Landlords in Sharjah have started increasing rents, by as much as 15 per cent in some cases, for tenants whose three-year ‘no rent increase’ clause expires. A number of residents in the emirate are complaining of the high-handed attitude of landlords, hiking rents by what they claim is very high amounts.
However, these increases were applicable only to new lettings since the rental by-law of the emirate prohibits the landlord from raising rents for three years after signing the lease agreement and every two years thereafter.
Since rents have been climbing in Dubai and families relocating to the emirate leading to robust demand, landlords are asking existing tenants to pay the same rent who are coming for renewals. RS, who stays in an apartment in Al Wadha Street, said: “My landlord has increased my rent by Dh7,000, which is almost 15 per cent more than earlier. Since I don’t wish to leave the apartment, I have agreed as it is still cheaper than other apartments in the neighborhood.”
Article 12 of the Tenancy Law, issued in June 2007, regulating the relations between tenants and landlords of both residential and commercial properties states that the landlord will have no right to ask the tenant to vacate the property before the expiry of a period of three years from the first signing of the contract unless the tenant is refusing to pay the rent.
Article 17 of the law also stipulates that the change of ownership of any property should not be a reason to change the tenancy contracts until the expiry of the legal periods. Reports in local Arabic newspaper said that residents were seeking protection from the random rent hikes, asking the Municipality to define the maximum percentage increase that a landlord could implement.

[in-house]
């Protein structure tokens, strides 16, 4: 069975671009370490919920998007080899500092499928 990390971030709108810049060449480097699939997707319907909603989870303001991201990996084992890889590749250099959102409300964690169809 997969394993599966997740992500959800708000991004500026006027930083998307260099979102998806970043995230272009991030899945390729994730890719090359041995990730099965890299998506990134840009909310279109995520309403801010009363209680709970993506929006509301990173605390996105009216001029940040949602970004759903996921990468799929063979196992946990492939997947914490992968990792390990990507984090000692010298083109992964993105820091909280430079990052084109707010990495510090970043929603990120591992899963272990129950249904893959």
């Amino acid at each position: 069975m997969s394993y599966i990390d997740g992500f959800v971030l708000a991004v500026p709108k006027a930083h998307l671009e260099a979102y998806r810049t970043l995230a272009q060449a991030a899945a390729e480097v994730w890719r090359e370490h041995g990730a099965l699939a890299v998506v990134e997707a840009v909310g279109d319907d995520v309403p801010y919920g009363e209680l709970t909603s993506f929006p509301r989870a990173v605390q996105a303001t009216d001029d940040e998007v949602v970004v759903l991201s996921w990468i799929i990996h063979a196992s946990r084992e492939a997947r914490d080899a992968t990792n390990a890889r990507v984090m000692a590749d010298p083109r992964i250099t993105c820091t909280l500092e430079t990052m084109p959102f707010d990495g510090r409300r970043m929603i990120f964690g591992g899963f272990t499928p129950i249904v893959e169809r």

Another issued raised by residents was that landlords were neglecting or not offering maintenance service and the cost and duty was passed on to the tenant. Residents demanded the concerned government departments to compel landlords of every building to clean the surroundings of their buildings of garbage and waste, and to impose fines on anyone who violates these systems.
Sharjah Municipality has already implemented stringent rules for attesting rental contracts and allowed only three people to stay in a studio apartment; four in one-bedroom; six in two-bedroom and nine in three-bedroom apartments.
A statement from the communications arm of the government of Sharjah in April last year said the government had issued a directive that bachelors residing collectively in families-only residential zones must vacate the premises as their presence poses a concern to families living in such areas.